If you were fortunate enough to catch Takerei Norton’s NDF talk in November last year, you saw something special. Takerei is the Archives Manager for Te Rūnanga o Ngāi Tahu, and around 2007 he began a cultural mapping project. The project saw the mapping of the Māori placenames of Te Wai o Pounamu (the South Island), with each placename verified by documentation (notebook, map, waiata, etc) and by the local marae. It was a grassroots project with central iwi support, and the results have been nothing short of astonishing (and coming to an internet near you in November, Takerei says).
During his talk, Takerei mentioned one of the key strengths of the project was that it was iwi funded, meaning they hadn’t needed to partner with other bodies or institutions and consent to external constraints. New Zealand’s cultural institutions had not been especially helpful, he intimated.
In October last year I joined a project run by the Port Nicholson Block Settlement Trust, a corporate and administrative arm of Taranaki Whānui ki te Upoko o te ika (the Wellington-based iwi of Taranaki Whānui). They wanted to create a digital archive centred around Matiu Somes Island. The archive would store their knowledge with regard to the island. One of my duties was compiling a flora and fauna database of island species, so for resources I turned to our major collecting institutes - the National Library, Archives NZ, Te Papa, Ngā Taonga - as well as DoC. And I quickly hit a dead end - they barely had any I could use.
Instead, I sourced images, audio, and text from private and community collections, such as www.terrain.net.nz, Forest and Bird, www.naturewatch.org.nz, old faithful Wikipedia, and a man called Les McPherson to whom I spoke for thirty minutes about Ashburton’s weather (and who you can thank for many of Radio New Zealand’s bird calls).
In perhaps my most frustrating find, Te Papa, DoC, and Birds New Zealand put together a wonderful encylopedia of New Zealand birds at http://nzbirdsonline.org.nz/, an ideal resource for my research, except for the fact that everything is copyrighted. Around since 2013, I can’t understand why so little attention was paid to the creative commons potential of the project.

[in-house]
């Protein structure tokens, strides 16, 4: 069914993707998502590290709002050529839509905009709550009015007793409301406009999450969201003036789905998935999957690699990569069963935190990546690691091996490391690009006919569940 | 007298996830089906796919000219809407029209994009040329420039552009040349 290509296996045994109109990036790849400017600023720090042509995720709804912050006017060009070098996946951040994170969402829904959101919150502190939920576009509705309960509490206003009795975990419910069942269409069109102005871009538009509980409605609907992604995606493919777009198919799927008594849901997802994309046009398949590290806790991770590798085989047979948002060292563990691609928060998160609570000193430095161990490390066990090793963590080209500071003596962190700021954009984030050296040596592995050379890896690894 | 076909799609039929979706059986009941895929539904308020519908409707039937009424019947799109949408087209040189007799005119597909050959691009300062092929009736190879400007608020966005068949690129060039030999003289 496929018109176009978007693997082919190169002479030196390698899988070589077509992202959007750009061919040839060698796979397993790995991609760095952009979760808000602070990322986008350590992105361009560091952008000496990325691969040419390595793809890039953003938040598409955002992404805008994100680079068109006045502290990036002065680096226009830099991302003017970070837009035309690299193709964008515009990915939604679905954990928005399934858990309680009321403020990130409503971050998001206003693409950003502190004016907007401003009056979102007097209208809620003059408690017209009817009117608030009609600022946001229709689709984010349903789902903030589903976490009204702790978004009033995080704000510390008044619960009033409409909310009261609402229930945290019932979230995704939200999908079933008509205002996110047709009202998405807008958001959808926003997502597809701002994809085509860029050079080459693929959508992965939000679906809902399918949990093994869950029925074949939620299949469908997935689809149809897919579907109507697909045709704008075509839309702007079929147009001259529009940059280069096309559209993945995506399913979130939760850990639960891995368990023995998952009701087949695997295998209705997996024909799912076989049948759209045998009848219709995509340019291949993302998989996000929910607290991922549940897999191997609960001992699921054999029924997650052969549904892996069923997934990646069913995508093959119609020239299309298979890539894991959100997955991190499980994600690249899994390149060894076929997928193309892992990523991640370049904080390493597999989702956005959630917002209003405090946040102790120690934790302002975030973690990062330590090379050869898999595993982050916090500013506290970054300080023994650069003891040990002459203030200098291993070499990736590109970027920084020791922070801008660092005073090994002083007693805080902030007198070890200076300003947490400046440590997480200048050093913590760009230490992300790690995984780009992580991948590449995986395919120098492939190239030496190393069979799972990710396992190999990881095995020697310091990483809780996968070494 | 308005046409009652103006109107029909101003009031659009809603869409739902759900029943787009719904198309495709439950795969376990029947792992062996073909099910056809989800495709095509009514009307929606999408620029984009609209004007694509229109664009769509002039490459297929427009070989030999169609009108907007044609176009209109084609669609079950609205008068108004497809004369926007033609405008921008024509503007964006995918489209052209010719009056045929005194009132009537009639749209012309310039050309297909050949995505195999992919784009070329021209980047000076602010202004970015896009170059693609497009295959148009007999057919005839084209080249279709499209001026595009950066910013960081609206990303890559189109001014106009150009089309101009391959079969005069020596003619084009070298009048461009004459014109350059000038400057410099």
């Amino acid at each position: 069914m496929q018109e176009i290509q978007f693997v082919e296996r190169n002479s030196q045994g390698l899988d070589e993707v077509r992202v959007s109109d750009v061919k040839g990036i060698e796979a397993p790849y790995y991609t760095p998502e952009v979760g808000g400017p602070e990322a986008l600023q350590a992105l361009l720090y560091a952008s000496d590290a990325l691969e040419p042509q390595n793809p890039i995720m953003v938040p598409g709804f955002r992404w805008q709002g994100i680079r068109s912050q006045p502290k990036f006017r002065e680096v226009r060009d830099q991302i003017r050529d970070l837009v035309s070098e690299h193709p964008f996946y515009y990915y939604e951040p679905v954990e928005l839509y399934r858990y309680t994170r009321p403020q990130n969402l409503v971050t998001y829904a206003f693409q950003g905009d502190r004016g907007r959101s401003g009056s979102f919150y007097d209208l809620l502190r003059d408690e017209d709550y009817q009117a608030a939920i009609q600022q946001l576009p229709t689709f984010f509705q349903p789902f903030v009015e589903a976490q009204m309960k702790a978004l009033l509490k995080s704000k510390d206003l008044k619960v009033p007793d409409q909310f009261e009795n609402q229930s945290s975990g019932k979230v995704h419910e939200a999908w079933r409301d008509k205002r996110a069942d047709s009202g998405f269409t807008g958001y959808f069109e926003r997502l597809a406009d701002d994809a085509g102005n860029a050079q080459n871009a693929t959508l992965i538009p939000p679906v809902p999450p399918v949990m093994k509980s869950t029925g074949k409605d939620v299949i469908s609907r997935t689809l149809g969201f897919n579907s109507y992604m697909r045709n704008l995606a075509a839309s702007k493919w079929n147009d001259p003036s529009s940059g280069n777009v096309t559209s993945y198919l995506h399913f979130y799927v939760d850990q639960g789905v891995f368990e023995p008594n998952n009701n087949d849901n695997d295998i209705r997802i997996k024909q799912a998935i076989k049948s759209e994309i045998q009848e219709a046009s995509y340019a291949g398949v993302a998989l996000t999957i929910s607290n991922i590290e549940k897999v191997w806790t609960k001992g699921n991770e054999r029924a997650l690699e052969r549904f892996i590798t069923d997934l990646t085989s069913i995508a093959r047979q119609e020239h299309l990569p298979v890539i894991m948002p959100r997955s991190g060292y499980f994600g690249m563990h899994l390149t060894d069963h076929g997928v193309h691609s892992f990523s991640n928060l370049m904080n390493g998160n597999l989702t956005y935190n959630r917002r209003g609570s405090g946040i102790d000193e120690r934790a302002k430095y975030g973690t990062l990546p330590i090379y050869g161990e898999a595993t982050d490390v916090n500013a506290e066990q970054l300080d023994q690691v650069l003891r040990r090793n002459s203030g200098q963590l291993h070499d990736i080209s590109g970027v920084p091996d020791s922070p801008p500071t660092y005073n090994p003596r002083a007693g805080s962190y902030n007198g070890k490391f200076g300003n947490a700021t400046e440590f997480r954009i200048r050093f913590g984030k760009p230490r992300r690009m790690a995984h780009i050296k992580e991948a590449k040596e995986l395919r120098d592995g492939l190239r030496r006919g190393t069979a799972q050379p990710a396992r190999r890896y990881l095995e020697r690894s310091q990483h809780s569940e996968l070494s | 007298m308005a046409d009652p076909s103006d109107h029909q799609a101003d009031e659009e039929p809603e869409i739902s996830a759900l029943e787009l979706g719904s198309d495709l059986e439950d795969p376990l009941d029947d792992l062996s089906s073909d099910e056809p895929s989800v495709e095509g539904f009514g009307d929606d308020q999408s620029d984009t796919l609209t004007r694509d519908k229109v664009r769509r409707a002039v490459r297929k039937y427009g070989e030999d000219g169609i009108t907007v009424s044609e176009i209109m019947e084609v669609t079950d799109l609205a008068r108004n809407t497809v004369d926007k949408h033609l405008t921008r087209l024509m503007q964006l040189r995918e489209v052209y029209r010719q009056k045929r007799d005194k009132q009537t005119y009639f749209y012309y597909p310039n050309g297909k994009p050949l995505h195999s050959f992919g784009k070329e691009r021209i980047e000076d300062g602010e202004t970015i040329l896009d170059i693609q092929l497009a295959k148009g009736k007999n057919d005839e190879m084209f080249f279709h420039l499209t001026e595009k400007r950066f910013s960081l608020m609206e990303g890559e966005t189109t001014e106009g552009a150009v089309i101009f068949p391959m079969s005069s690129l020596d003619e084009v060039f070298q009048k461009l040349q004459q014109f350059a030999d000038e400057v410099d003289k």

(It needs to be pointed out that Te Papa came to the party in other, and frankly, more important, ways. Te Papa’s assistance in taonga research is ongoing and a huge benefit to the project. DoC, too, has been receptive to some of our requests, and has given permission for some fauna photographs to be used, albeit after I found them on a CD in a cardboard box in Petone Library. I also acknowledge the work done by Digital NZ, which led me to many discoveries. I expect Digital NZ have experienced the same frustrations I’m detailing here many thousand-fold.)
Then there’s the cost. Ngā Taonga starts with an archival management fee of $60/hr (+ GST), and then you have technical costs (digital conversion etc) on top of that. A digital copy of a photograph at the Alexander Turnbull Library costs $30. Te Papa’s images, those that you need to license, start at around $25. My part of the project features over 500 images. If we’d been reliant on resources from these institutions my part of the project would never have gotten off the ground.
I realise that there are costs associated with all of these services, and there is the ever-present obstacle of copyright. But the crucial point is that when we wanted material for this archive, our major GLAM institutions were of little use to us. We had to turn to private and community collections generous enough to let me use their stores.
I also wonder if this is part of an often-discussed blindspot for NZ’s GLAM institutions when it comes to science. I remember reading that last year’s Museums Aotearoa conference only had one (?) scientific presentation. But I’m going to leave this paragraph here because I don’t know enough about that.
Back to what I do know: for many researchers our national GLAM institutions are seen as much a barrier to research as they are a help. They are expensive, prohibitively so, and their collections are often bound up in so many complicated permissions, some justifiable, but many outdated and ridiculous. Unless something drastic changes, projects like Ngai Tahu’s and Taranaki Whānui’s will exist despite our collecting institutions, rather than because of them. And I can’t imagine any GLAM institution being happy with that.
With my part of the project completed, I’m left with the question: who are these institutions for, and who are they serving, if not projects like this one? When talking about leadership, GLAM institutions should be enabling people and communities to lead their own projects as much as they should be leading themselves.